“These types of donations have long been viewed as a judicial version of pay-to-play,” said George Washington University law professor Jonathan Turley. 

“While many nominees are qualified, those qualifications seem to become more evident with contributions. Yet, there is no direct nexus that can be established short of a candidate writing their resume on the back of a check. You cannot show a quid pro quo just an incredible coincidence.” 

“Without a demonstrable quid pro quo, it’s routine campaign finance, which is a cesspool, but a legal cesspool,”

Richard Painter, the chief White House ethics attorney for President George W. Bush

Key members of the Judiciary Committee told The Post this week that they weren’t aware of the late-breaking controversy around Rearden’s nomination.

Socialist Sen. Bernie Sanders of Vermont told The Post he didn’t know enough to comment on the objections of progressive groups. 

Fellow committee member Richard Blumenthal (D-Conn.), a dogged anti-tobacco campaigner, said he’d gladly comment through a spokeswoman after researching objections to Rearden. The spokeswoman didn’t reply to subsequent emails.

Senate Judiciary Committee Chairman Dick Durbin (D-Ill.) also pleaded ignorance, telling The Post in a Capitol elevator bank, “I’ll look at it, I promise.”

Rearden did not respond to The Post’s request for comment. She previously was nominated in 2020 by then-President Donald Trump, also at Gillibrand’s urging, but the COVID-19 pandemic prevented a vote. Gillibrand and New York’s other senator, Majority Leader Chuck Schumer, divvy up judicial nominations and recommend separate nominees, judicial sources told The Post.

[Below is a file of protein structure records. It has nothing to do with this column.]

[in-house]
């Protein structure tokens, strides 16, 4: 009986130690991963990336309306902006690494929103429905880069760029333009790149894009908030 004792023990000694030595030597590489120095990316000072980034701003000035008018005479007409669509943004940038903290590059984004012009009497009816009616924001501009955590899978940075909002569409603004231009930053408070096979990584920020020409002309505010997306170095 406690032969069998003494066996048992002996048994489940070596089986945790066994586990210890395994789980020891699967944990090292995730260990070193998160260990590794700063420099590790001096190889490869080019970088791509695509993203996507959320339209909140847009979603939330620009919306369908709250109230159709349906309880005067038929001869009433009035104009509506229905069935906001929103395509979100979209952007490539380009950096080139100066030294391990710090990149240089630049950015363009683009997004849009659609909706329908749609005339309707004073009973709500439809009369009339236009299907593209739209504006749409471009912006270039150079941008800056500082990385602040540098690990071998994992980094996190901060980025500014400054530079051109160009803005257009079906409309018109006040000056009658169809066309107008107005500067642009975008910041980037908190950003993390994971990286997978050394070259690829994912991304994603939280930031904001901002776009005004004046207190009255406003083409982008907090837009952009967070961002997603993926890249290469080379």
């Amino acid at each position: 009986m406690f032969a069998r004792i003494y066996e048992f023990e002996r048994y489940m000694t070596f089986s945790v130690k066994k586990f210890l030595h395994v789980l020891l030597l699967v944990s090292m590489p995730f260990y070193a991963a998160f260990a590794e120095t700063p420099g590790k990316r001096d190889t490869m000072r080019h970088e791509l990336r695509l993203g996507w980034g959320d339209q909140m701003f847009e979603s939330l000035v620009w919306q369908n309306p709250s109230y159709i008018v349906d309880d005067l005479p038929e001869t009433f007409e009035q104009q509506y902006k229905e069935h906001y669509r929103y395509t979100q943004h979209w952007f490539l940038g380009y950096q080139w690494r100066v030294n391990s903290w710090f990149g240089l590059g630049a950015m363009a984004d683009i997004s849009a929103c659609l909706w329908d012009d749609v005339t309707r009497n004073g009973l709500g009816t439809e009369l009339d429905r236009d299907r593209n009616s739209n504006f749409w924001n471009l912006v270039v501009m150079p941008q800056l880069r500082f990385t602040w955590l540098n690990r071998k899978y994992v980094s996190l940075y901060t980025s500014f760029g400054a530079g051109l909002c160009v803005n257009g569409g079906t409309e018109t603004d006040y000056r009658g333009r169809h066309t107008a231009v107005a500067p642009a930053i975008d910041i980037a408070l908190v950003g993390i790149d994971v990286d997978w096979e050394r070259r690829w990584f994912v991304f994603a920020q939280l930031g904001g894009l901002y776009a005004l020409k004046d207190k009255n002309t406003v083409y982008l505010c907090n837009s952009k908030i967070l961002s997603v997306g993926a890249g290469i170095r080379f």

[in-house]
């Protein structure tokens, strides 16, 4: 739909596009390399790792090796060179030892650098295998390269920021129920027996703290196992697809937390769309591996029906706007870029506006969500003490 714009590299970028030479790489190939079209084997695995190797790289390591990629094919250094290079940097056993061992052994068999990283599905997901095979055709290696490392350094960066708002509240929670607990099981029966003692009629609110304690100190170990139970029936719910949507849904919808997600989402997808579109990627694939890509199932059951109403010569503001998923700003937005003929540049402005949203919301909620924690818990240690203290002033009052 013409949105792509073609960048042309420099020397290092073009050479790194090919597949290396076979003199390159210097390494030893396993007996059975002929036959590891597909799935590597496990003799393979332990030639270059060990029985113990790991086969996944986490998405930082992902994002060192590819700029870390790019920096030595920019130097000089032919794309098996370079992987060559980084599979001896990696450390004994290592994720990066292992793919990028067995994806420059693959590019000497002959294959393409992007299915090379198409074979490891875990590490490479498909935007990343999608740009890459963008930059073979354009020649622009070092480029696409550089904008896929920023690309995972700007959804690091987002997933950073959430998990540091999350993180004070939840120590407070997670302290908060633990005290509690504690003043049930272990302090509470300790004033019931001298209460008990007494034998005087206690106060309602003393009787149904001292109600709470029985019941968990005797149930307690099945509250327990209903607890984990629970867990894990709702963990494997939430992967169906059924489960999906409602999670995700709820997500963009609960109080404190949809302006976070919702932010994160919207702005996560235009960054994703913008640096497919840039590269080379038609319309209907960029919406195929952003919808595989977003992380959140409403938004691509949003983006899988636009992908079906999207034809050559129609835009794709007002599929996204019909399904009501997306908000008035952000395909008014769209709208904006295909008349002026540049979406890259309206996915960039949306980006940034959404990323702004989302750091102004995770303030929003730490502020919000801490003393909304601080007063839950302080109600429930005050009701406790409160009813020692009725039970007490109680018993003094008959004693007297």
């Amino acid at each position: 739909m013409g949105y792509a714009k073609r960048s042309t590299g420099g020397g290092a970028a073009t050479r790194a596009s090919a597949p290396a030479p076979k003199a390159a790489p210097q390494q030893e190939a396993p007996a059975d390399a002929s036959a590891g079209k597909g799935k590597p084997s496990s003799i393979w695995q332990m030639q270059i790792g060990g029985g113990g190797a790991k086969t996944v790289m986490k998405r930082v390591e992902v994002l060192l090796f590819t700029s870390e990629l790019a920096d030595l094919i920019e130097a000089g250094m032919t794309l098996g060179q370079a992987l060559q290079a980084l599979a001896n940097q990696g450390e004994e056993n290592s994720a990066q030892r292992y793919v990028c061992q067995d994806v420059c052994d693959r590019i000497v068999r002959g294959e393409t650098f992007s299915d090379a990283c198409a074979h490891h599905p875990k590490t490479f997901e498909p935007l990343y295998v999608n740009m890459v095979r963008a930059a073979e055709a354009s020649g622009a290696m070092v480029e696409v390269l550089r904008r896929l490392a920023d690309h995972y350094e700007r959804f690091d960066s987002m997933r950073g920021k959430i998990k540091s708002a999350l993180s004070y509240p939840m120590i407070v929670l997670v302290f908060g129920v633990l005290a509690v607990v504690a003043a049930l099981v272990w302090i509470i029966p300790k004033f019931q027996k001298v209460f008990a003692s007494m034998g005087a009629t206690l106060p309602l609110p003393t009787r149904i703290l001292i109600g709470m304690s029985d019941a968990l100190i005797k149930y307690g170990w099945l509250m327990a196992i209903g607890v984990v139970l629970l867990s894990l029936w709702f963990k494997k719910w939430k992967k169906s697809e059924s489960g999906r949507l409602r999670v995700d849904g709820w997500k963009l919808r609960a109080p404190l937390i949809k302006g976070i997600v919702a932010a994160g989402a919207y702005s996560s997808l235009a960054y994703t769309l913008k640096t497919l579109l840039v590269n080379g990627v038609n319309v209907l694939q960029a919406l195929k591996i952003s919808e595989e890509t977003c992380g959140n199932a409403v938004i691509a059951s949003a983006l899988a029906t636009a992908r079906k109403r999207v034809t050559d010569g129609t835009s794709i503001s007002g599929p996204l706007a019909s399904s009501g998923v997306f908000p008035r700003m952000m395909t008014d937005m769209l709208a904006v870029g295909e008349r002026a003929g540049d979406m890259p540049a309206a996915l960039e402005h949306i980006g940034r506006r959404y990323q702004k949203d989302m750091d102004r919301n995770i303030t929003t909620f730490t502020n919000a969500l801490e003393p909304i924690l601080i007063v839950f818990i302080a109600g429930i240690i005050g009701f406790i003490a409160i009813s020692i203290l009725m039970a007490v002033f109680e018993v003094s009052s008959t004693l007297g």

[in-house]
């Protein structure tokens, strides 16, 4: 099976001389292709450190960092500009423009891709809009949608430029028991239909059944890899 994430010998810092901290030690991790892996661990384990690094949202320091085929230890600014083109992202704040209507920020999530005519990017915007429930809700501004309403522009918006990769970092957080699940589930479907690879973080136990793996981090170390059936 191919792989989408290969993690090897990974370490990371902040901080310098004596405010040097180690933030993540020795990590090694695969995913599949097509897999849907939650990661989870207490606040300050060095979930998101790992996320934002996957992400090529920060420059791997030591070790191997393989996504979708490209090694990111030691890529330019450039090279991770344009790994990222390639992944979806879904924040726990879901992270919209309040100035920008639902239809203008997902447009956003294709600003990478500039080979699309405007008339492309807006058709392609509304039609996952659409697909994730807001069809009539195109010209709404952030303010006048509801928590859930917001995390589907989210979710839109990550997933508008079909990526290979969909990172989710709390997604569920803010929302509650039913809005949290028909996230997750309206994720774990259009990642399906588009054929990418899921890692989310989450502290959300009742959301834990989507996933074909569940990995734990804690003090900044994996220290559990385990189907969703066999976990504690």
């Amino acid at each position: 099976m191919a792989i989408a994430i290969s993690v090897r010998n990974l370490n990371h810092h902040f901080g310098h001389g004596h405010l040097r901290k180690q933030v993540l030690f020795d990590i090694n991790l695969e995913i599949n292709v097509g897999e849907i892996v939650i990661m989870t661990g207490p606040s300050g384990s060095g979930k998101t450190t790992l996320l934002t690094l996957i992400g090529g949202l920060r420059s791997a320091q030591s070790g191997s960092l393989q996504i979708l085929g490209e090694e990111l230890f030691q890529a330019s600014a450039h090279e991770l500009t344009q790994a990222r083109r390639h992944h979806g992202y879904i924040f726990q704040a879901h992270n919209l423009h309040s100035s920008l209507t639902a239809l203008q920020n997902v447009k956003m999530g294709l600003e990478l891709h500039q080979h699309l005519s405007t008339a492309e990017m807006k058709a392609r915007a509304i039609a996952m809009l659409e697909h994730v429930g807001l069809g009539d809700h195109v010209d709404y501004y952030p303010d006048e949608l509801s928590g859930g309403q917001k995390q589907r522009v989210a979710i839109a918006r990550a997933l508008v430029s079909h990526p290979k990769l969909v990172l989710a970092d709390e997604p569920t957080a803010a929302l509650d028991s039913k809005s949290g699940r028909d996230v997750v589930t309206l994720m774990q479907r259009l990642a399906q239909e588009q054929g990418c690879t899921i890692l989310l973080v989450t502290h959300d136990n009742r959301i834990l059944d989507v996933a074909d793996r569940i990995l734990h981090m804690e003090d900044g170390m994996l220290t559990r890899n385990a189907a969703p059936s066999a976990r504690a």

Rearden donated much smaller amounts to other Democratic senators, giving $1,000 to Catherine Cortez Masto of Nevada; $1,000 to Patty Murray of Washington; $1,000 to then-Sen. Kamala Harris of California and $250 to Ron Wyden of Oregon. She also gave $5,400 to Sen. Maggie Hassan (D-NH) and hosted a fundraiser for the then-Granite State governor in 2016 — the only fundraiser for a politician other than Gillibrand noted in her Senate disclosures.

Rearden has donated to some Republicans over the years, including former Staten Island Rep. Dan Donovan and Rep. Dick Zimmer (R-NJ). She gave $2,700 in 2015 to former New Jersey Gov. Chris Christie as he sought the GOP presidential nomination and $2,300 to former New York City Mayor Rudy Giuliani, who sought the 2008 GOP nod, between 2006 and 2008.

Most senators skipped Rearden’s March 2 confirmation hearing. Sen. John Kennedy (R-La.) grilled Rearden and two other judicial nominees about whether they agreed with the non-prosecution of certain crimes by left-leaning prosecutors “in the name of social justice” and slammed all three for not answering.

“Sen. Gillibrand bases her recommendations solely on legal expertise, analytical ability and commitment to justice.”

Evan Lukaske, spokesperson for Sen. Gillibrand

“Senator, I do not, sitting here today, have an opinion on that,” Rearden told Kennedy, adding, “I know there are positions on both sides. I have not refined an opinion on this.”

Kennedy jabbed: “Are you afraid of giving me your answer?”

“No, senator, I would give you an answer if I had it. I’m doing my best to answer your question,” Rearden insisted.

“You could have fooled me, counselor. We both know what we’re talking about,” Kennedy replied.

Gillibrand spokesman Evan Lukaske defended Rearden’s nomination, which requires a simple 51-vote majority if it reaches the Senate floor.

“Senator Gillibrand bases her recommendations solely on legal expertise, analytical ability and commitment to justice,” Lukaske said. “Jennifer Rearden’s extensive knowledge of federal law and record of accomplishment will make her a tremendous asset to the Southern District of New York. Senator Gillibrand was proud to recommend her to the president and expects she will receive a swift confirmation.”